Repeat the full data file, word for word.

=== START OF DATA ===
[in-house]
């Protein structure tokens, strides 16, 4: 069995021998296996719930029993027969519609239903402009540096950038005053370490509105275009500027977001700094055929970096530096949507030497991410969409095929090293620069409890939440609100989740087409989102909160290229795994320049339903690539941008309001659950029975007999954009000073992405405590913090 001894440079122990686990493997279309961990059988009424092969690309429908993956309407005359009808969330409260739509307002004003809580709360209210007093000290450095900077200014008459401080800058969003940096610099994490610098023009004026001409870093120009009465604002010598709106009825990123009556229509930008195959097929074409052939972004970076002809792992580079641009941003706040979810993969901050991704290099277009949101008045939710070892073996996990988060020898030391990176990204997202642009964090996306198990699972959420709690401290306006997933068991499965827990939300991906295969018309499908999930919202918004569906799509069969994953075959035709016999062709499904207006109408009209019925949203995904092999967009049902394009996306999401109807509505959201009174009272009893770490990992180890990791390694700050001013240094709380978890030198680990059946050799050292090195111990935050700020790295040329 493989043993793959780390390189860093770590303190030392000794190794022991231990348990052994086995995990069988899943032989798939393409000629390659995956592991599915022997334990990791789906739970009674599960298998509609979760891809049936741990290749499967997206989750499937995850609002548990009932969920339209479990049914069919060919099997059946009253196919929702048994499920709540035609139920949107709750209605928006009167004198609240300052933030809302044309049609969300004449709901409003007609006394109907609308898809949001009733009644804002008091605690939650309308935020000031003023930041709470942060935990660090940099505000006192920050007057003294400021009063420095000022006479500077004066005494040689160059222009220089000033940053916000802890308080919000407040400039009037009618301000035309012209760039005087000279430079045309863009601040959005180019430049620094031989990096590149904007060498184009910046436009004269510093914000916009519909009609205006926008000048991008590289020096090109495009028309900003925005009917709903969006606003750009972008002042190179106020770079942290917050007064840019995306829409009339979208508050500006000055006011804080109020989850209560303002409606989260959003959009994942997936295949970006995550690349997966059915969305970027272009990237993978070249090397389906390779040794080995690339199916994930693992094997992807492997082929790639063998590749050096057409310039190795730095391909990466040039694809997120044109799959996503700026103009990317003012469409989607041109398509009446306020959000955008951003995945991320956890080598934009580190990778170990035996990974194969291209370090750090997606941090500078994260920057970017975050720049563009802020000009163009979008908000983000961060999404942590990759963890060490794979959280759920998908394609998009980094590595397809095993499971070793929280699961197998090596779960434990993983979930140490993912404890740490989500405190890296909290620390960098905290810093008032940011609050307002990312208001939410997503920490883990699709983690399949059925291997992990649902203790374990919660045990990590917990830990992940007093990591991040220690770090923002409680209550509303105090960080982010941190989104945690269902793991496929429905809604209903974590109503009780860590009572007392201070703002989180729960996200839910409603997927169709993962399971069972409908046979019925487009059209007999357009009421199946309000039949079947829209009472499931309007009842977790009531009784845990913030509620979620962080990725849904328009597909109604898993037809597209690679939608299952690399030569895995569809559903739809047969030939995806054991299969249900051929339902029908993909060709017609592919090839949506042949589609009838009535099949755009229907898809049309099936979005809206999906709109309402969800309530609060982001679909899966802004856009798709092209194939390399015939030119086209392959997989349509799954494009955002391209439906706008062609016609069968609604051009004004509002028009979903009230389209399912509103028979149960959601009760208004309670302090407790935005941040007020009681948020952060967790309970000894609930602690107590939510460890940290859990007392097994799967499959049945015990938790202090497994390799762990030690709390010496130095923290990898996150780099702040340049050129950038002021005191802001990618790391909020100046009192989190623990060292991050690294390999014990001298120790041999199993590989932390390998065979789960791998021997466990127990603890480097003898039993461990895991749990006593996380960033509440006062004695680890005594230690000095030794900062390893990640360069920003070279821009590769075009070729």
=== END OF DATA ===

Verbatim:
[in-house]
């Protein structure tokens, strides 16, 4: 069995021998296996719930029993027969519609239903402009540096950038005053370490509105275009500027977001700094055929970096530096949507030497991410969409095929090293620069409890939440609100989740087409989102909160290229795994320049339903690539941008309001659950029975007999954009000073992405405590913090 001894440079122990686990493997279309961990059988009424092969690309429908993956309407005359009808969330409260739509307002004003809580709360209210007093000290450095900077200014008459401080800058969003940096610099994490610098023009004026001409870093120009009465604002010598709106009825990123009556229509930008195959097929074409052939972004970076002809792992580079641009941003706040979810993969901050991704290099277009949101008045939710070892073996996990988060020898030391990176990204997202642009964090996306198990699972959420709690401290306006997933068991499965827990939300991906295969018309499908999930919202918004569906799509069969994953075959035709016999062709499904207006109408009209019925949203995904092999967009049902394009996306999401109807509505959201009174009272009893770490990992180890990791390694700050001013240094709380978890030198680990059946050799050292090195111990935050700020790295040329 493989043993793959780390390189860093770590303190030392000794190794022991231990348990052994086995995990069988899943032989798939393409000629390659995956592991599915022997334990990791789906739970009674599960298998509609979760891809049936741990290749499967997206989750499937995850609002548990009932969920339209479990049914069919060919099997059946009253196919929702048994499920709540035609139920949107709750209605928006009167004198609240300052933030809302044309049609969300004449709901409003007609006394109907609308898809949001009733009644804002008091605690939650309308935020000031003023930041709470942060935990660090940099505000006192920050007057003294400021009063420095000022006479500077004066005494040689160059222009220089000033940053916000802890308080919000407040400039009037009618301000035309012209760039005087000279430079045309863009601040959005180019430049620094031989990096590149904007060498184009910046436009004269510093914000916009519909009609205006926008000048991008590289020096090109495009028309900003925005009917709903969006606003750009972008002042190179106020770079942290917050007064840019995306829409009339979208508050500006000055006011804080109020989850209560303002409606989260959003959009994942997936295949970006995550690349997966059915969305970027272009990237993978070249090397389906390779040794080995690339199916994930693992094997992807492997082929790639063998590749050096057409310039190795730095391909990466040039694809997120044109799959996503700026103009990317003012469409989607041109398509009446306020959000955008951003995945991320956890080598934009580190990778170990035996990974194969291209370090750090997606941090500078994260920057970017975050720049563009802020000009163009979008908000983000961060999404942590990759963890060490794979959280759920998908394609998009980094590595397809095993499971070793929280699961197998090596779960434990993983979930140490993912404890740490989500405190890296909290620390960098905290810093008032940011609050307002990312208001939410997503920490883990699709983690399949059925291997992990649902203790374990919660045990990590917990830990992940007093990591991040220690770090923002409680209550509303105090960080982010941190989104945690269902793991496929429905809604209903974590109503009780860590009572007392201070703002989180729960996200839910409603997927169709993962399971069972409908046979019925487009059209007999357009009421199946309000039949079947829209009472499931309007009842977790009531009784845990913030509620979620962080990725849904328009597909109604898993037809597209690679939608299952690399030569895995569809559903739809047969030939995806054991299969249900051929339902029908993909060709017609592919090839949506042949589609009838009535099949755009229907898809049309099936979005809206999906709109309402969800309530609060982001679909899966802004856009798709092209194939390399015939030119086209392959997989349509799954494009955002391209439906706008062609016609069968609604051009004004509002028009979903009230389209399912509103028979149960959601009760208004309670302090407790935005941040007020009681948020952060967790309970000894609930602690107590939510460890940290859990007392097994799967499959049945015990938790202090497994390799762990030690709390010496130095923290990898996150780099702040340049050129950038002021005191802001990618790391909020100046009192989190623990060292991050690294390999014990001298120790041999199993590989932390390998065979789960791998021997466990127990603890480097003898039993461990895991749990006593996380960033509440006062004695680890005594230690000095030794900062390893990640360069920003070279821009590769075009070729």